Even though Maryland Gov. Larry Hogan has committed to build a $2 billion light-rail Purple Line in the Washington suburbs, there remains a looming question: How many people will ride it?
The state’s predictions have grown over the years — at one point, the number jumped by 45 percent — as Maryland transit planners refined regional computer models in the quest for nearly $1 billion in highly competitive federal construction funds.
But how those numbers were calculated, and how realistic they are, remains a mystery to the taxpayers who will pay for the 16-mile line linking Prince George’s and Montgomery counties. The predictions stem from highly technical and complex computer models that few transit experts say they truly understand.
Some of the only scrutiny of the ridership models beyond state and federal transit agencies came from the town of Chevy Chase, which has long fought the rail project because trains would run along its border and a popular wooded recreation trail. The town hired an engineering firm to review the state’s forecasts. However, the data files that the Maryland Transit Administration provided were indecipherable without software that the town said it couldn’t afford.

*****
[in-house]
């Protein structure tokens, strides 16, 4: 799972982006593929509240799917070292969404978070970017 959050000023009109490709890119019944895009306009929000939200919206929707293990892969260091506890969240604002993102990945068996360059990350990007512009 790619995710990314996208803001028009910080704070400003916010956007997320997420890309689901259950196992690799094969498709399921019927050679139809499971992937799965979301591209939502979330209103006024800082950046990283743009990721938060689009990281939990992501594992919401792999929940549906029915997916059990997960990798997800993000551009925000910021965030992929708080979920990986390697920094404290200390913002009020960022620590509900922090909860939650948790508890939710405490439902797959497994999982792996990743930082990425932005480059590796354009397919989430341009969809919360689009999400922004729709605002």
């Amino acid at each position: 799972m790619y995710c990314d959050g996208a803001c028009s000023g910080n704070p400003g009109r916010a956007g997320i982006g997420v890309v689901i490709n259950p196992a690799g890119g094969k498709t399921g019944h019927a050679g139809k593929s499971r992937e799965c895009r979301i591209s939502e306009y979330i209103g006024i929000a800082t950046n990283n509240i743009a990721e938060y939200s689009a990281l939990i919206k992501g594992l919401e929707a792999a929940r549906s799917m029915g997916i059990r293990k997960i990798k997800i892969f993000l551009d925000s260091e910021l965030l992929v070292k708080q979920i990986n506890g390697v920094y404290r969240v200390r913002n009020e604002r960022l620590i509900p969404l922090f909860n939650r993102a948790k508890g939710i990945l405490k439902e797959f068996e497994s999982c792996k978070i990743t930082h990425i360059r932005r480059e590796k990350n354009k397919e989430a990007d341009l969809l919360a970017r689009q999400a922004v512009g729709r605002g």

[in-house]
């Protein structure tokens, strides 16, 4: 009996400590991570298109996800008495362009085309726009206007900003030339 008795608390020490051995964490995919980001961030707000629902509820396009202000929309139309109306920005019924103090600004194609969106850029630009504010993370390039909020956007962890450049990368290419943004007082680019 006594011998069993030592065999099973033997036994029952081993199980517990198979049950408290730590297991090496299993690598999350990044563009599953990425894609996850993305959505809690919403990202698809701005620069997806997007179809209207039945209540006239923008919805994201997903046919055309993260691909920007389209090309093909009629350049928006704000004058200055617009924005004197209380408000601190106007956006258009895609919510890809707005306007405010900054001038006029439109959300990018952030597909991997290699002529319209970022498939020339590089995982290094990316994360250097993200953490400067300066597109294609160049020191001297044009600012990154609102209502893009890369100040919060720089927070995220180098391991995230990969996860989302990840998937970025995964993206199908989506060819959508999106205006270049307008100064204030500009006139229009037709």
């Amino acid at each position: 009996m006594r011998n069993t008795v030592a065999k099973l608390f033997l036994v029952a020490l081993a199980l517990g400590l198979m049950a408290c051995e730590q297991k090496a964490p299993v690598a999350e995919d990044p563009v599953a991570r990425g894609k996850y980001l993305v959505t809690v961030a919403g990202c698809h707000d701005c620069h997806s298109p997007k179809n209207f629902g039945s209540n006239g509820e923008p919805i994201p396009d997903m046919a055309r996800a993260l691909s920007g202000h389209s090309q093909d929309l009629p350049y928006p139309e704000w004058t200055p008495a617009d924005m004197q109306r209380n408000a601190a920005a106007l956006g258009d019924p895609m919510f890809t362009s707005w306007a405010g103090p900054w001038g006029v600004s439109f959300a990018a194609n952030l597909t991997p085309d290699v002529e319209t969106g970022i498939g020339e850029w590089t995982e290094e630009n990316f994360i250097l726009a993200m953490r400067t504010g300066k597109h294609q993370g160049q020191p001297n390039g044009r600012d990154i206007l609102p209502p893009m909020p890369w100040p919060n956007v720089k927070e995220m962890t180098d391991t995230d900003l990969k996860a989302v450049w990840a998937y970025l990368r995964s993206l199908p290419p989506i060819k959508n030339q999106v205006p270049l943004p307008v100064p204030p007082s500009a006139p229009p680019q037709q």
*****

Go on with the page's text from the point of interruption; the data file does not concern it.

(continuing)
“We looked at it and couldn’t figure out what was changing to make the numbers go up,” said Harris Schechtman, a New York-based transit planner for the town’s consulting firm, Sam Schwartz Engineering. “It was a mystery to us. . . . But we had no access to the model. It raised a lot of questions that we couldn’t find answers to.”
In its most recent forecasts, the MTA predicted that the Purple Line will draw an average of 58,800 trips daily — not including University of Maryland students and special events — in its opening year, now scheduled for 2021. That would be almost 75 percent more daily trips than Metro’s Silver Line extension in Northern Virginia averaged in its first year. It also would make the Purple Line one of the busiest light-rail systems in the country, rivaling established lines in Phoenix, Houston and St. Louis. By 2040, Maryland planners say, the Purple Line’s daily ridership is expected to reach 74,000.